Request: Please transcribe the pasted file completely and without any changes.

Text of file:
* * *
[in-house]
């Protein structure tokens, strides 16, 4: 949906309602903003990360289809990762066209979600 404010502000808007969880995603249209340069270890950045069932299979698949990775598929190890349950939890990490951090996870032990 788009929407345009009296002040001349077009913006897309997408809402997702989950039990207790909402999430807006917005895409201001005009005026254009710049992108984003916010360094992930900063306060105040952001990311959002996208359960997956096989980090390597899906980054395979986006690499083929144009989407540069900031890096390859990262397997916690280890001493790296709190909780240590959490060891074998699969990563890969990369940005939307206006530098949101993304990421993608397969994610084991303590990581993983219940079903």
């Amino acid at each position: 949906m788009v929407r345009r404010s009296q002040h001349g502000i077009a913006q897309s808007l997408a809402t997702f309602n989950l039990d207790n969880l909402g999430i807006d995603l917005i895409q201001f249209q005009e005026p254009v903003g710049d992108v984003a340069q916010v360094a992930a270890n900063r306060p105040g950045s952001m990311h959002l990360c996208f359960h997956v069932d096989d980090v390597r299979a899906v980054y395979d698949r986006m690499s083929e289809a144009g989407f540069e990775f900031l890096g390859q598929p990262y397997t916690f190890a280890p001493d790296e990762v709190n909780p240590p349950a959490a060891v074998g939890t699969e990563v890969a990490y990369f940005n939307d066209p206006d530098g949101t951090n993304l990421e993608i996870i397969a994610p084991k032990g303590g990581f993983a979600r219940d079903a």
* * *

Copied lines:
[in-house]
């Protein structure tokens, strides 16, 4: 949906309602903003990360289809990762066209979600 404010502000808007969880995603249209340069270890950045069932299979698949990775598929190890349950939890990490951090996870032990 788009929407345009009296002040001349077009913006897309997408809402997702989950039990207790909402999430807006917005895409201001005009005026254009710049992108984003916010360094992930900063306060105040952001990311959002996208359960997956096989980090390597899906980054395979986006690499083929144009989407540069900031890096390859990262397997916690280890001493790296709190909780240590959490060891074998699969990563890969990369940005939307206006530098949101993304990421993608397969994610084991303590990581993983219940079903």
């Amino acid at each position: 949906m788009v929407r345009r404010s009296q002040h001349g502000i077009a913006q897309s808007l997408a809402t997702f309602n989950l039990d207790n969880l909402g999430i807006d995603l917005i895409q201001f249209q005009e005026p254009v903003g710049d992108v984003a340069q916010v360094a992930a270890n900063r306060p105040g950045s952001m990311h959002l990360c996208f359960h997956v069932d096989d980090v390597r299979a899906v980054y395979d698949r986006m690499s083929e289809a144009g989407f540069e990775f900031l890096g390859q598929p990262y397997t916690f190890a280890p001493d790296e990762v709190n909780p240590p349950a959490a060891v074998g939890t699969e990563v890969a990490y990369f940005n939307d066209p206006d530098g949101t951090n993304l990421e993608i996870i397969a994610p084991k032990g303590g990581f993983a979600r219940d079903a």